It’s time for some enrichment, and the Greater Astoria Historical Society is ready to offer three distinct options for self-improvement on three consecutive days. This Saturday, licensed guide Tony Rohling will lead a walking tour of Sunnyside Gardens (below), a planned community which is celebrating its 90th anniversary. Participants will examine the architecture and landscaping in this historic district and check out Phipps Garden Apartments, a model residential complex for working-class families that a philanthropic organization belonging to the Henry Phipps family built in 1931. It features stylish brick work and curved steel fire escapes.
On Sunday, the Greater Astoria Historical Society will launch its first Chautauqua in Astoria workshop. Chautauqua is a lakeside village in upstate New York where summer visitors enjoy fine and performing arts, lectures, interfaith worship, and recreational activities. Plus, the term “Chautauqua” can mean an informational lecture, and modern Chautauquas (above) focus on re-creating famous figures related to a specific theme. Sally Ann Drucker, an experienced Chautauquan, will lead a series of workshops on legendary New Yorkers from the 19th Century. Participants choose and research a legendary figure, write a 20-minute script, and learn how to present their material to live audiences. After four workshops, Chautauqua in Astoria culminates in live performances.
Then on September 8th, the Greater Astoria Historical Society will team up with the New York Nineteenth Century Society to present a lecture on the 1876 Centennial Exhibition, which was held in Philadelphia. Attendees will learn about the celebration of America’s 100th birthday, the inventions that debuted then, and the lasting impact the event had on the United States. (For example, the Statue of Liberty’s torch-bearing hand was on display at the exhibition before the completed monument was installed in New York Harbor.)
This Thursday, Sunnyside gets a brand new elementary school at 45-46 42nd Street, PS 313. It’s a five-story building that will hold a total of 430 seats for pre-k through fifth grade. Sunnyside Post reports that the site has been under construction since January 2013 after the School Construction Authority purchased the lot in 2010. They spent $57,000,000 in construction costs.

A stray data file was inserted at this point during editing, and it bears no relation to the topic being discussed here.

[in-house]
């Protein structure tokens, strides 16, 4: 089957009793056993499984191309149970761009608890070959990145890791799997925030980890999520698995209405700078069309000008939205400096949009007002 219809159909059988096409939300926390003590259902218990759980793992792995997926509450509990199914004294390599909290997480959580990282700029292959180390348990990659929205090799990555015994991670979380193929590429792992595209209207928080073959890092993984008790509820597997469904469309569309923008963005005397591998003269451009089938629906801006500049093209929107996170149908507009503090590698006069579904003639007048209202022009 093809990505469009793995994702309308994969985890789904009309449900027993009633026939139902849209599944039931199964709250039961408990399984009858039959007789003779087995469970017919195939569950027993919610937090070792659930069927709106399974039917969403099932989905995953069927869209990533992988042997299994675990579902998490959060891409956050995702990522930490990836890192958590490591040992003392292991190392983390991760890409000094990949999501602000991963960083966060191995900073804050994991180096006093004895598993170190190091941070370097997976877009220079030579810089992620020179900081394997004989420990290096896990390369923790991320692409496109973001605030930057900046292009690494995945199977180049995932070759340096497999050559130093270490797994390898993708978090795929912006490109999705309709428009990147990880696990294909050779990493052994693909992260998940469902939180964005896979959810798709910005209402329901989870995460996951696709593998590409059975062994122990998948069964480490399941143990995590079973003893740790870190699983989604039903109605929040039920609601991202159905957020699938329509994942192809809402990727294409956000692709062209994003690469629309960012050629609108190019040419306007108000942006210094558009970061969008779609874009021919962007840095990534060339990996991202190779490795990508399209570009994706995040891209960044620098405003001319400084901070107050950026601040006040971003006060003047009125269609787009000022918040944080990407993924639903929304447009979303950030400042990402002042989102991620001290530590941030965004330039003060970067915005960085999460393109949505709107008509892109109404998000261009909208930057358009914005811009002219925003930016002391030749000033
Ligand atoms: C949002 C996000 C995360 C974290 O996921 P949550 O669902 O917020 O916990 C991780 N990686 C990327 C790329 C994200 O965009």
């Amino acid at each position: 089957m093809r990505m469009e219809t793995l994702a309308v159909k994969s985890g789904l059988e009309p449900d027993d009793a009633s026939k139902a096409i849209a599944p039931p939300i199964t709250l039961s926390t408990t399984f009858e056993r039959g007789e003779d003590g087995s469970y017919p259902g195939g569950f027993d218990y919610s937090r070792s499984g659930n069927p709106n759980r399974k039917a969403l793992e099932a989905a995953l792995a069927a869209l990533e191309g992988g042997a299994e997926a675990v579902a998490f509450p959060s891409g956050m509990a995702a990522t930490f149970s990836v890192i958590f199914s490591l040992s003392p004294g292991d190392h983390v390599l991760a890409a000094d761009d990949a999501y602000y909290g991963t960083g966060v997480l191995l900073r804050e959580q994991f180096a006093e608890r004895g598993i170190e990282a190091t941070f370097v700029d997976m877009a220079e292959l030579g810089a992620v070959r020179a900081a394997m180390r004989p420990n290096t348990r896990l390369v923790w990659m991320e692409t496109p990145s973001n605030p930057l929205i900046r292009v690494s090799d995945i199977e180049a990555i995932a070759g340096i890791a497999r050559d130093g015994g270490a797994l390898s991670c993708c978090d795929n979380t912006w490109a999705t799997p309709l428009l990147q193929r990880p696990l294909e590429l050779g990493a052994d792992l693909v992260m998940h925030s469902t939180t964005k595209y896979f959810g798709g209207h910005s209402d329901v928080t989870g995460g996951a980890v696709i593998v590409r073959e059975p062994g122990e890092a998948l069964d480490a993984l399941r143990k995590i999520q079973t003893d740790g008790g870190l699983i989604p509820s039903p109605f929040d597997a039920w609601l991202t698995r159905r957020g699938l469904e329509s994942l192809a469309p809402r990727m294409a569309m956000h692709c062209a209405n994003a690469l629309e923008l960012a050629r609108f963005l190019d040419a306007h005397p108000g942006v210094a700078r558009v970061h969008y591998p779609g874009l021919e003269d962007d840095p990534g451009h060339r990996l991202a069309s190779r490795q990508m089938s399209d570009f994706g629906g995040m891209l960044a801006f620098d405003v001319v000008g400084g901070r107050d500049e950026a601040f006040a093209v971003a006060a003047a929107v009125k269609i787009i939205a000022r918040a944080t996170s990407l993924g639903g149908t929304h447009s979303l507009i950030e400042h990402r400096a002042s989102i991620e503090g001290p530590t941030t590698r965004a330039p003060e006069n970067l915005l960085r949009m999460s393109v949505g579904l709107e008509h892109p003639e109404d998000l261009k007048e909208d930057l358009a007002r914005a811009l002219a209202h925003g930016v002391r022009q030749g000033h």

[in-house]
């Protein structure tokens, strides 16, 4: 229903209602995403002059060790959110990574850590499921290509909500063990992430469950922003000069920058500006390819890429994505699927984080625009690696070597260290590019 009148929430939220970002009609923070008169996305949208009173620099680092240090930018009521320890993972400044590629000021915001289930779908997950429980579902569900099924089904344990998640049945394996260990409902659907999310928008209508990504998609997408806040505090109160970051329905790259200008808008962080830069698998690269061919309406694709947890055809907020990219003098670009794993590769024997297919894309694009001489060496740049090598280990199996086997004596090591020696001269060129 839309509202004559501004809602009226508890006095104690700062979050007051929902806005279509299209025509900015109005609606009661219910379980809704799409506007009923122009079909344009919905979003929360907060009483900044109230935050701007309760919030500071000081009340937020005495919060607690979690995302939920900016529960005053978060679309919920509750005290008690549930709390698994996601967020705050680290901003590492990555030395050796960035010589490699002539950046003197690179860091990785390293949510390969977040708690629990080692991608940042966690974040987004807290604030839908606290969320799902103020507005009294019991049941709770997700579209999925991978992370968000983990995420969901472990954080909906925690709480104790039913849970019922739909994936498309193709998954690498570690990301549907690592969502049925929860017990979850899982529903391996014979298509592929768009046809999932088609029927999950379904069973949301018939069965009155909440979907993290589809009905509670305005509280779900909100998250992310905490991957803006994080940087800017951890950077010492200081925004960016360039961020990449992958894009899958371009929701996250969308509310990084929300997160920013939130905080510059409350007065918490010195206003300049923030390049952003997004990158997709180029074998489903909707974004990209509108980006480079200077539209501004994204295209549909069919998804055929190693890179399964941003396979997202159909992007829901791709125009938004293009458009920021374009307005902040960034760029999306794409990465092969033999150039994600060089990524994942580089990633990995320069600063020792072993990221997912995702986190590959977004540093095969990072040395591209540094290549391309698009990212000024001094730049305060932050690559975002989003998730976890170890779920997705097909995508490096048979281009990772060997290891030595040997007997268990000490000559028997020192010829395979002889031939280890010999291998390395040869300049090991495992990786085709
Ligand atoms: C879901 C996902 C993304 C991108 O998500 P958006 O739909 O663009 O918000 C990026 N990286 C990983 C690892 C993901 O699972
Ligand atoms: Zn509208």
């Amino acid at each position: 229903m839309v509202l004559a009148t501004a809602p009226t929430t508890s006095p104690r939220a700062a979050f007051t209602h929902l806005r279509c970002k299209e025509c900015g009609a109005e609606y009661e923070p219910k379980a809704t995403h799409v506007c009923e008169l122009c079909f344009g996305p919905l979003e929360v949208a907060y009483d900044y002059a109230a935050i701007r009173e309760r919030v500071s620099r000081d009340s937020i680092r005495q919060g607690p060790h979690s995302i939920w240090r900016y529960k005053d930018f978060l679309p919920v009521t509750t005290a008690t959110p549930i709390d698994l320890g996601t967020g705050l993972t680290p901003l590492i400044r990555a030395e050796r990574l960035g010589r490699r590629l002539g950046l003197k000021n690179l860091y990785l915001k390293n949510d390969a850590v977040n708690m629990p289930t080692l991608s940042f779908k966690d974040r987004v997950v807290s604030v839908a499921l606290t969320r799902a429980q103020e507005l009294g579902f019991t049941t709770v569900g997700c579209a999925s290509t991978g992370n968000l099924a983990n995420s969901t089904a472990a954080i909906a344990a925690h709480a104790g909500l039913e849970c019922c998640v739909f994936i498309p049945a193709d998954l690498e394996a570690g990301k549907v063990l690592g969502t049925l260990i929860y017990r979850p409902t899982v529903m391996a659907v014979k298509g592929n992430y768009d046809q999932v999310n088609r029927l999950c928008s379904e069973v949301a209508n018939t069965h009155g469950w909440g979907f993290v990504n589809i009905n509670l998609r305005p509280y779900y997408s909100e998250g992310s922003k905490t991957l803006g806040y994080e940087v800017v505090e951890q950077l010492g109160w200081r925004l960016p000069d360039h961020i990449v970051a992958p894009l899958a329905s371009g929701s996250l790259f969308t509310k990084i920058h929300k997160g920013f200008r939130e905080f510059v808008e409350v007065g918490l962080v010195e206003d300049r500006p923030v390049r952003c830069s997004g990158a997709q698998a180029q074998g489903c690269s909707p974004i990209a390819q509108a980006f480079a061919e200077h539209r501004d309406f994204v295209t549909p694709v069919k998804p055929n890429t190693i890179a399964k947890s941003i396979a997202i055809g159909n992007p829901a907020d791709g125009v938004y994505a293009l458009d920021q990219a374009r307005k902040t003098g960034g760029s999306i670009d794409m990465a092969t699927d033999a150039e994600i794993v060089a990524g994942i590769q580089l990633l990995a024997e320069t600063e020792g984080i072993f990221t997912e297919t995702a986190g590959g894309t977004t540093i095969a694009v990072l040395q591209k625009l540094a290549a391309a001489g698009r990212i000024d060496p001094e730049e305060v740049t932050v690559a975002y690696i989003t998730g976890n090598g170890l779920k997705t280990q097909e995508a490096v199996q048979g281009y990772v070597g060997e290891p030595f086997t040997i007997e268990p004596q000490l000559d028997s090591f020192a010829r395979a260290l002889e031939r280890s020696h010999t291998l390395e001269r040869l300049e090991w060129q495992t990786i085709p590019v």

The school is initially accepting pre-K, kindergarten and first grade students — once the first graders reach fifth grade then it’ll be full. There are 20 classrooms, a play area on the roof, a library, a combined gymnasium/auditorium, art room and science facilities. This school addresses extreme overcrowding at PS 199, where there are 1,048 students in a building that accommodates 650. The SCA is also building an annex at PS 11 on Skillman Avenue that will add another 350 seats.
Sunnyside just got authentic Tibetan cuisine in the form of the Tibetan Dumpling Café, now open at 49-08 Queens Boulevard between 49th and 50th Streets. The menu includes a number of Tibetan classics, including thali, a traditional platter including rice, lentils, curried meat or vegetables, cooked greens, yogurt and homemade pickles, thenthuk, a hand-pulled noodle soup and momos, the very delicious handmade Tibetan dumplings made of chicken, beef or vegetables. The cafe is the only exclusively Tibetan restaurant now operating in Sunnyside. Sunnyside Shines released a press release with this statement by the owner, Tashi Chopel: “The neighborhood is beautiful and filled with different kinds of food from many countries over the world. We decided to add a little taste of Tibet in the mix of all the beautiful flavors. Tibetan dumplings are a must-try – they are made from scratch from dough knotting and mincing meat, to shaping, steaming and serving fresh. Momos are a big part of the Tibetan culture!” You can see a photo of him in front of the cafe after the jump.